The exhibition opens with the theme of Le berger galant (The Gallant Shepherd) which includes Le Colin-Maillard (1754-1756). It was Fragonard’s first foray into pastoral paintings, and it clearly borrowed essential formal elements from Boucher including clothing, disposition, lighting, and color palette. Le Colin-Maillard (Blind Man’s Bluff) evokes a lush, flowering pastoral scene framed by a soft blue sky. It is a flirtatious, sensual scene in which a young shepherdess in fashionable, rustic attire playfully peeks through the bandage covering her eyes, presumably placed there by her lover. He has light-brown curly hair, and is clothed in a yellowish-green overcoat with pink shirt. The young boy is in ¾ view, positioned slightly behind the shepherdess’s right shoulder, and is attempting to tickle her with a string.

The elegant shepherdess is the dominant, central figure, positioned in a slight contrapposto which animates the entire scene with movement. The voluminous fabric of her pink, satin dress is illuminated by a soft, gentle light originating from the upper left corner of the painting. A yellowish, straw hat tipped in pink sits atop waves of undulating, blond hair. White, billowing, cotton sleeves reaching her elbows mirror the whiteness of the eye bandage, as well as undergarments covering her bosom. The pink fabric contrasts the grayish-blue silk undergarment which extends to her ankles. This blue is mirrored in the ribbons of the shepherdess’s shoelaces, the delicate bunch of wildflowers tucked into her bosom, and the wispy ribbon which adorns her neck.

Fragonard utilizes a soft color palette including pink, blue, white, green, and yellow to evoke an erotically-charged, pastoral environment popular amongst the 18th century aristocracy. Other elements include the appearance of two, playful putti which serve as artistic inspiration. One is positioned on his back at the shepherdess’s feet, engaging in a game of stick and string with the blindfolded girl, while the other is positioned in the far left of the painting.  He is partially hidden by the lush, sprawling foliage which covers deteriorating architectural elements prominently located in the foreground (stairs, vase, and base), as well as the background.

Clever groupings of figures, a skillful implementation of the chiaroscuro technique, and the decay of solid, structural features provide strong visible juxtapositions between two distinct realms: a contrived, neoclassical construction, and a utopian pastoral, Arcadia. The former being solid, weighted, and rigid; the latter being light, voluminous, and lush. This concept is also evident with Fragonard’s selection of materials, soft color palette, and positioning of roughly-textured wooden objects in the foreground (lower right-hand side of the painting). They are also located immediately to the left of the shepherd and shepherdess. A strong diagonal is formed across the painting which is created by the light source emanating from the upper left corner. Vertical and horizontal divisions are distinct throughout the pastoral scene. Strong, architectural lines of the stairs, background stone structure, pedestals, and obliques contrast the lushness provided by sprawling wildflowers, trees, ivy, and billowing fabric adorning the two central figures and playful putti.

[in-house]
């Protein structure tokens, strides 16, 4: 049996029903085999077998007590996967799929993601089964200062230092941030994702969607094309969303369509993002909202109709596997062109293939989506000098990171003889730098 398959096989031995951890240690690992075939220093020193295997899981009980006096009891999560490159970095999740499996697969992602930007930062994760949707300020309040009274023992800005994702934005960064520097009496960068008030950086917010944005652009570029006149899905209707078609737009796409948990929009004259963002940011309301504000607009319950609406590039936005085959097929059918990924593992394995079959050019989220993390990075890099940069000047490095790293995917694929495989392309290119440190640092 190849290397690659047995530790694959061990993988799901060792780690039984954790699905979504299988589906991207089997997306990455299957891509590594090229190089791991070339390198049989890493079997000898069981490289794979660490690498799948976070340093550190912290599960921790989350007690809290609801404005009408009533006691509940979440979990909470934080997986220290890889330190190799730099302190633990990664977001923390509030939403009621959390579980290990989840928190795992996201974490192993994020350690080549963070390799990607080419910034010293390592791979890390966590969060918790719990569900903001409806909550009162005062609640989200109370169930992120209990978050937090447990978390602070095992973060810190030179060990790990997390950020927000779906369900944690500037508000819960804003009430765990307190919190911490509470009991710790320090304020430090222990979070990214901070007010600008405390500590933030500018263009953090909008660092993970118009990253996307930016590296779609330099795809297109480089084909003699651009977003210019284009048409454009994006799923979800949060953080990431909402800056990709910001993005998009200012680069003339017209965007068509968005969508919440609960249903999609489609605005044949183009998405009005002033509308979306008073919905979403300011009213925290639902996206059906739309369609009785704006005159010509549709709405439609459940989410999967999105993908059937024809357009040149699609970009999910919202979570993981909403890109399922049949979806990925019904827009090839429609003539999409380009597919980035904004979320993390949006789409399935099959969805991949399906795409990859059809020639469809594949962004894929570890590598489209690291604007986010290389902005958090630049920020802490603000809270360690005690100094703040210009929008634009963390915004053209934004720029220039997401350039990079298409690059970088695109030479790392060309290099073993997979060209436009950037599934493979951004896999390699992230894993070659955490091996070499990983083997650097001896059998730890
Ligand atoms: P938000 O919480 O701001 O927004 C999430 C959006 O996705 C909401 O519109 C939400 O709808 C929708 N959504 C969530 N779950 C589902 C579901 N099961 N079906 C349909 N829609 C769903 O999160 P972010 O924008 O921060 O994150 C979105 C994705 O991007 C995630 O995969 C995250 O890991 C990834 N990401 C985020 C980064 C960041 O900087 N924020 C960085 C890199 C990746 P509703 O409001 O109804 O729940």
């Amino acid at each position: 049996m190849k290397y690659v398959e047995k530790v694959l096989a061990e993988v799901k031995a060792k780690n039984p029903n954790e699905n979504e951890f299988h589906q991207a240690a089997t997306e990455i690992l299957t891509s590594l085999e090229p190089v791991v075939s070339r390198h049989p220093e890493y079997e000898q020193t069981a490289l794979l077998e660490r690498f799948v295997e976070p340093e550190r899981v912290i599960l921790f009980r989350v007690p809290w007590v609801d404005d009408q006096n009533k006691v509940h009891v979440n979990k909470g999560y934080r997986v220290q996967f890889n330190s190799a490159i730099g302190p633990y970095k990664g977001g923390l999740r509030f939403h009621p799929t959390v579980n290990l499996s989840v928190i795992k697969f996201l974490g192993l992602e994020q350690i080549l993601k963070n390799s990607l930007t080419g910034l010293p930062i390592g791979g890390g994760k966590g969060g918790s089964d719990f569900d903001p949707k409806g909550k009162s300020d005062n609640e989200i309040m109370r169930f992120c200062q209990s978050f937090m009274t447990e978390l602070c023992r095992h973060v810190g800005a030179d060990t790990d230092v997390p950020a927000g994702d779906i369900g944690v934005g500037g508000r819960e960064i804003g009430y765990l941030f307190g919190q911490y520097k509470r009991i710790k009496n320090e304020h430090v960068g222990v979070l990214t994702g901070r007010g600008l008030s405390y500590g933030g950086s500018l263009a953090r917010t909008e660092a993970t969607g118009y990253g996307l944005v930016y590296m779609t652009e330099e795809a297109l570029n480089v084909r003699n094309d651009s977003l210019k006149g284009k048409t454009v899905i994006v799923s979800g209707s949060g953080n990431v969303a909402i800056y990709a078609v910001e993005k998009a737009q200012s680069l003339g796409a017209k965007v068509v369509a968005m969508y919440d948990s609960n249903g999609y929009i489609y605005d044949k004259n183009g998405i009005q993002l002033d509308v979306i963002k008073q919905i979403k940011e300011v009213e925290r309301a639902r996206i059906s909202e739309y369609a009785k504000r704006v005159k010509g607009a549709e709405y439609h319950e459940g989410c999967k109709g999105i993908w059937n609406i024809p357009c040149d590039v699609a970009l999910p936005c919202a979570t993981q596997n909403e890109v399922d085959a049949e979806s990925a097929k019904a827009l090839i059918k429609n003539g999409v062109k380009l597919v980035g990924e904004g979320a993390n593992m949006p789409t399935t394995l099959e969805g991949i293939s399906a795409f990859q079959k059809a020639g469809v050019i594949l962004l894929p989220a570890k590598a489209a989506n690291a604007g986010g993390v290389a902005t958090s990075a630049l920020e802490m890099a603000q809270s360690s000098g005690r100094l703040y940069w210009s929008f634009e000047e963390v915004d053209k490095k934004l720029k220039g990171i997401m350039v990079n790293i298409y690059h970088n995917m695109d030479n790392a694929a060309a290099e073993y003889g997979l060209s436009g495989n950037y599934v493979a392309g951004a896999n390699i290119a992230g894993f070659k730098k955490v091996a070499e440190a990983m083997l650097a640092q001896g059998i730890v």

The choice of paintings, engravings, and drawings in the Musée du Luxembourg’s current exhibition are carefully positioned according to specific themes. These mirror the trajectory of Fragonard’s artistic production from the beginning of his career until his death in Paris on August 22, 1806. The first of these divisions is Le berger galant (The Gallant Shepherd). It is the opening theme of the current exhibition. Following is Les amours des dieux (The Loves of the Gods), which reveals mythological tales of Antiquity. Said to have been executed in a superfluous, licentious style of painting, this « libertinage » theme was a favorite topic amongst the élite. Critiques argued that it was a theme disguised as gallantry, and it was, in fact, blatantly hedonistic. This created a complete fragmentation and detachment from its supposedly romantic sentiment.

Next, Éros rustique et populaire (Rustic and Popular Eros), was a theme which inspired Fragonard after his first trip to Rome in 1756. This encouraged two distinct styles. The first referenced the popular literary genre poissard. Artistic production pointed to carnal urges and pictorial references of rustic scenes of 17th century Flemish painters such as Rubens (1577-1640). The second style referenced Jean-Jacques Rousseau’s (1712-1778) love of nature.  Other themes worth exploring in the exhibition include: Fragonard illustrateur de contes libertins (Fragonard, Illustrator of Libertine Tales), Pierre-Antoine Baudouin, un maître en libertinage (Pierre-Antoine Baudouin, A Liberinist Master), Fragonard et l’imagerie licencieuse (Fragonard and Licentious Imagery), La lecture dangereuse (Dangerous Reading), Le Renouveau de la fête galante (The Revival of the Fête Galante), L’amour moralisé (Love Moralized), La passion héroïque (Heroic Passion), and Les allégories amoureuses (Romantic Allegory).

Author: Jewel K. Goode, Independent Curator, Photographer, and Educator



Faroult, Guillaume. Album de l’exposition du Musée du Luxembourg. Fragonard amoureux: Galant et libertin. Réunion des musées nationaux – Grand Palais, 2015.